Kathleen Enz Finken, University of Wisconsin-La Crosse provost and vice chancellor for Academic Affairs, is Cal Poly’s new provost, starting in February.

Finken will replace Cal Poly provost Robert Koob, who has held the position since 2008. Cal Poly’s comprehensive polytechnic environment is what attracted Finken to the position, she wrote in an email statement.

“It is an approach which, combined with ‘Learn By Doing’ provides students with excellent preparation for success in their lives and careers,” Finken wrote.

Finken is a “natural fit” for Cal Poly, said Rachel Fernflores, chair of the Cal Poly Consultative Search Committee that recommended Finken to Armstrong.

“When we brought her to campus, people thought that she’s the right person to approach the types of issues that we have right now,” Fernflores said.

Those issues include balancing the increasing budget cuts that Cal Poly is facing, with a commitment to continuing Cal Poly’s “Learn By Doing” tradition, Fernflores said.

“We’re going to need to be industrious to do that, and we’re going to need a problem solver,” Fernflores said.

Finken expressed her eagerness to tackle these difficult problems when she spoke at a forum Oct. 7. Students, faculty and staff present at the forum all responded positively, Fernflores said.

According to Fernflores, Finken’s diversity of experience also made her an attractive candidate. She said, as a former art history professor, Finken has what it takes to further unify the polytechnic and liberal arts disciplines at Cal Poly.

“She speaks to people on all sides of the campus in a way that makes us feel like she could really bring us together,” Fernflores said.

Cal Poly is currently attempting to merge the liberal arts disciplines with the university’s traditionally strong engineering, architecture and math and science majors, Fernflores said. Cal Poly administration wants to move toward producing graduates that are as well rounded as possible, Fernflores said.

“There’s an interest in making sure that our graduates are as prepared as they possibly can be,” she said.

Finken’s appeal to people from every discipline can help further this goal, Fernflores said.

Finken’s background in the liberal arts also makes her the ideal balance to president Armstrong’s agriculture background, said Linda Halisky, college of liberal arts dean.

“Since we do have a new president from the polytechnic side, to have a provost, the second-in-command, from the liberal arts, it really moves our comprehensive polytechnic vision forward,” Halisky said.

Finken’s time as provost at University of Wisconsin-La Crosse also provides a compliment to Armstrong, who is still in his first year as president of the university, Halisky said.

“She’s a sitting provost already, we have a new president and we’re embracing this new comprehensive polytechnic vision, so it’s great to have someone who already knows how to do the provost job,” Halisky said.

Finken’s previous experience as provost in Wisconsin, as well as her liberal arts background, made her recommendation a unanimous decision by all the deans at Cal Poly, which is rare, Halisky said.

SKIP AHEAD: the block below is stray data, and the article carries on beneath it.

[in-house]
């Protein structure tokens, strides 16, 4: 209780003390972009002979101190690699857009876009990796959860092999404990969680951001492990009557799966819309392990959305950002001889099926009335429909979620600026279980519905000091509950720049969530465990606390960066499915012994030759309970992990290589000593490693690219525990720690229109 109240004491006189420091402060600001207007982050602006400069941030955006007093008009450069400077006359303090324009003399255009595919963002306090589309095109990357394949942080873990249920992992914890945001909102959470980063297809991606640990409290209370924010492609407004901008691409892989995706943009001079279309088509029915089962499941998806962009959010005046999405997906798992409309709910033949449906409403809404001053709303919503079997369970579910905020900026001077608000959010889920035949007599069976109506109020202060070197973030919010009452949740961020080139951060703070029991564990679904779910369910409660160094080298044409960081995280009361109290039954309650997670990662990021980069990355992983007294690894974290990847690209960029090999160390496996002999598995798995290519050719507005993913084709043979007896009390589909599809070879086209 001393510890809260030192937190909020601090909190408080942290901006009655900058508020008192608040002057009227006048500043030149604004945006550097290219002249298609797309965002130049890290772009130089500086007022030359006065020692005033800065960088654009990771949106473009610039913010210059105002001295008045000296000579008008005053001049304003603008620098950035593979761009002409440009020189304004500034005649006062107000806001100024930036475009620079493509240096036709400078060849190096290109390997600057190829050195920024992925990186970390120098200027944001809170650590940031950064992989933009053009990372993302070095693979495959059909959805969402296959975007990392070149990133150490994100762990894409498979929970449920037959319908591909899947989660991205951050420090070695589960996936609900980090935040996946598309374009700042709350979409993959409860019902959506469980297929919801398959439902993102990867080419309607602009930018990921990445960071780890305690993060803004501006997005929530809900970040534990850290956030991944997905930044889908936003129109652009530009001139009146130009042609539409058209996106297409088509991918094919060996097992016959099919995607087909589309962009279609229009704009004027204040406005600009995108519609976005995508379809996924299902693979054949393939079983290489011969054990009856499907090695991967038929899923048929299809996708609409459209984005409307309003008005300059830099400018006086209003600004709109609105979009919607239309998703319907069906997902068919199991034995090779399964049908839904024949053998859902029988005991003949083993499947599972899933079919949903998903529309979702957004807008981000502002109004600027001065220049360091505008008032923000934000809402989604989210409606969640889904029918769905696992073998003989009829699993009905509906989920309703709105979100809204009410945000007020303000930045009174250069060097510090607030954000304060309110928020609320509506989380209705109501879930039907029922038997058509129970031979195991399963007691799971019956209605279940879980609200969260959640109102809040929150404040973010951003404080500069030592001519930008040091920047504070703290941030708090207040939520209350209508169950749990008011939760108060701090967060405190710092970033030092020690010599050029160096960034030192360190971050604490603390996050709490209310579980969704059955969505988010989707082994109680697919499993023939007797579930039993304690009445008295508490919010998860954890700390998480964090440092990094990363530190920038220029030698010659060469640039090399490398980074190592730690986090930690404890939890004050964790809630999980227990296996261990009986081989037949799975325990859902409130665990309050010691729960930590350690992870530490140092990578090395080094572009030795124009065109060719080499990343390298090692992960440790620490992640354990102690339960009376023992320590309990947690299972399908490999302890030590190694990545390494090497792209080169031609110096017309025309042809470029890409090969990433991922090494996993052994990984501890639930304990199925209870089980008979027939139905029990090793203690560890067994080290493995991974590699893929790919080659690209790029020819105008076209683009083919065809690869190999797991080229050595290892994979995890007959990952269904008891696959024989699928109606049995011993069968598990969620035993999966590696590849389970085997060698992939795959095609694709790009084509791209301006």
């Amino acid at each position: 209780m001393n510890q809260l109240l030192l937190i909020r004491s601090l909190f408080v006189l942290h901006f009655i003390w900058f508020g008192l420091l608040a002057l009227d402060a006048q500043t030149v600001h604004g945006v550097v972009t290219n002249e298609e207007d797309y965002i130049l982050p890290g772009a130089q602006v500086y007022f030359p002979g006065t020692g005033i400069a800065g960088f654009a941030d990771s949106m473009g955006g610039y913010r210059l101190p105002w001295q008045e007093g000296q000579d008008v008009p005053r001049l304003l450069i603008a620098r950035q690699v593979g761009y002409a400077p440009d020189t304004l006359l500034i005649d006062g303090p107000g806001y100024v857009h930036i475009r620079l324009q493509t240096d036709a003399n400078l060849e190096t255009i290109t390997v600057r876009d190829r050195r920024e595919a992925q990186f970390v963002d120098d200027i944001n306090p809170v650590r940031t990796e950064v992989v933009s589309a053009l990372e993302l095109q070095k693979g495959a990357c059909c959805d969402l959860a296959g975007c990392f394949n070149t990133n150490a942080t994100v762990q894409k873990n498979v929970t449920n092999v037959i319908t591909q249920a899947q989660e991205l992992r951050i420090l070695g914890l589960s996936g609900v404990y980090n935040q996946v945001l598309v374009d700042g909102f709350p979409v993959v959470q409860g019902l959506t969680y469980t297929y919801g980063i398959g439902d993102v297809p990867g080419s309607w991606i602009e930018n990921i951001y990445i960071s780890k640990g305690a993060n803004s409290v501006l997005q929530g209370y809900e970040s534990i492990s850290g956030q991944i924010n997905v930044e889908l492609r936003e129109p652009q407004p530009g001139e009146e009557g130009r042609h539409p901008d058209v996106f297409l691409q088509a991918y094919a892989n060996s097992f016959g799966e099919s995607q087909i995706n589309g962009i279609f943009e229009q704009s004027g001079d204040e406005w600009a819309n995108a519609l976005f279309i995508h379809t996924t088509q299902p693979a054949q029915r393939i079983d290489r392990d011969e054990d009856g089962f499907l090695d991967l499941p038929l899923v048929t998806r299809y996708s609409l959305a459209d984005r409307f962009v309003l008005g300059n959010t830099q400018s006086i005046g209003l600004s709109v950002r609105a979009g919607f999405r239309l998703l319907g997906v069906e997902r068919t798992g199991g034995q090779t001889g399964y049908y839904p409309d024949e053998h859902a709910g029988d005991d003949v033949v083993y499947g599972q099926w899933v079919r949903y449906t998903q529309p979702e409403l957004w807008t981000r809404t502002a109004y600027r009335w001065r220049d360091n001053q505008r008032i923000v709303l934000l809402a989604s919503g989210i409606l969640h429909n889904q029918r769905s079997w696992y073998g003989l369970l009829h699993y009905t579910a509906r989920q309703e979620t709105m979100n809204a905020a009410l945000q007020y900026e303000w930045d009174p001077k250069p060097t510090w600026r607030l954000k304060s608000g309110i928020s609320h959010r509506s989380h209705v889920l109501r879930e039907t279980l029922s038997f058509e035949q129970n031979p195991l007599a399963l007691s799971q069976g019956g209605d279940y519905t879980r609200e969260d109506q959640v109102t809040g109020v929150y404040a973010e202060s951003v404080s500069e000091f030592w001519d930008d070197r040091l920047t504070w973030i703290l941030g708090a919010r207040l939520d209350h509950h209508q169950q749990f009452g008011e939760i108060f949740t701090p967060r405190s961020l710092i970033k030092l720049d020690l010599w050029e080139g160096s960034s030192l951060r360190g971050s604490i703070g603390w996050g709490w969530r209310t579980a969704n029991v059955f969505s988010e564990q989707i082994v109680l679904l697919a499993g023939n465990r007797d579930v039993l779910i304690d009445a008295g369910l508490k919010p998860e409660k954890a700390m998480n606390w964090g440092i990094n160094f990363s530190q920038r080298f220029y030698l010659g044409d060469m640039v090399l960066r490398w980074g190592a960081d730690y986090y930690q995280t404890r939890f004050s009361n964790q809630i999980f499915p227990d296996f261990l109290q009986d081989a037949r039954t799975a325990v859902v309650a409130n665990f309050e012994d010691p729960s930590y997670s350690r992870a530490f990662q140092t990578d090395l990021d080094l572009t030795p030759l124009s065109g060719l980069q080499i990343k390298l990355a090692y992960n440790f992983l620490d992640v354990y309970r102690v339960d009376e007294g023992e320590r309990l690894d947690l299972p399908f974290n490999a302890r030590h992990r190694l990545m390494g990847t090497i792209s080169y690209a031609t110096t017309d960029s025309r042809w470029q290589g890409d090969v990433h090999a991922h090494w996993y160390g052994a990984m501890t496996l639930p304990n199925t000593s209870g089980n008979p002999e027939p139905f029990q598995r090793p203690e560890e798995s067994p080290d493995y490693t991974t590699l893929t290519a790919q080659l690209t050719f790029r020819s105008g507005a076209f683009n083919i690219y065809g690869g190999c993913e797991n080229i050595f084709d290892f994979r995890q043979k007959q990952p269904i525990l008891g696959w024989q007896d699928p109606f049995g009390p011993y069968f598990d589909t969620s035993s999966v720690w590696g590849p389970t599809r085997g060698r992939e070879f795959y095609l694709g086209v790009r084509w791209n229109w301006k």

Halisky personally couldn’t happier with the decision, she said.

“I am ecstatic that we have leadership that is willing to embrace the potential of this (comprehensive polytechnic) vision,” Halisky said.

Finken was also the first choice among student representatives, said Associated Students, Inc. president Kiyana Tabrizi.

Tabrizi was part of the search committee that brought Finken to campus for interviews, and had multiple chances to speak with the future provost.

It became clear that Finken was one of the top candidates, Tabrizi said.

“She seems like a problem solver and a listener,” Tabrizi said. “She interacts very well with students, and she understood us very well.”

Finken explained that she was drawn to problem solving, which is necessary in administration roles and exactly what Cal Poly is looking for in a provost right now. Finken has a history of tackling difficult problems at her previous jobs, Tabrizi said.

“She said administrative leadership was just in her blood,” Tabrizi said. “(In the past) she’s identified what the issues were and wanted to solve them instead of just sitting back, and that’s key to the role of an administrator.”

For Tabrizi, Finken’s selection was the right choice.

“I was definitely very happy when I heard the news that she had been selected,” Tabrizi said.

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1 Comment

  1. Linda Halisky, the dean of the College of Liberal Arts is scary.

    When the new dean of the college of engineering was recently hired, Halisky, who headed the search stated in the press she pushed for a women dean simply to have another women’s voice represented at the table. Translation, her recommendation wasn’t based on the candidate’s qualifications or how they could be leveraged to elevate Cal Poly. It was about gender and breaking up what Halisky clearly perceives as the boy’s club.

    Now she’s pushed a women provost with a liberal arts background. Art history? Are you kidding?!

    Note to Linda Halisky. The university’s name is California Polytechnic for a reason. It’s not California College for the Arts. As such, Cal Poly shouldn’t be trying to be all things to all people.

    Cal Poly has been successful because it’s remained steadfastly dedicated to a core vision and educational approach. While tweaks are of course necessary, going on a personal mission seemingly dedicated to diluting the polytechnic out of Cal Poly is hardly a recipe for improvement. Doing so is as foolish as Amherst College attempting to become a Cal Poly.

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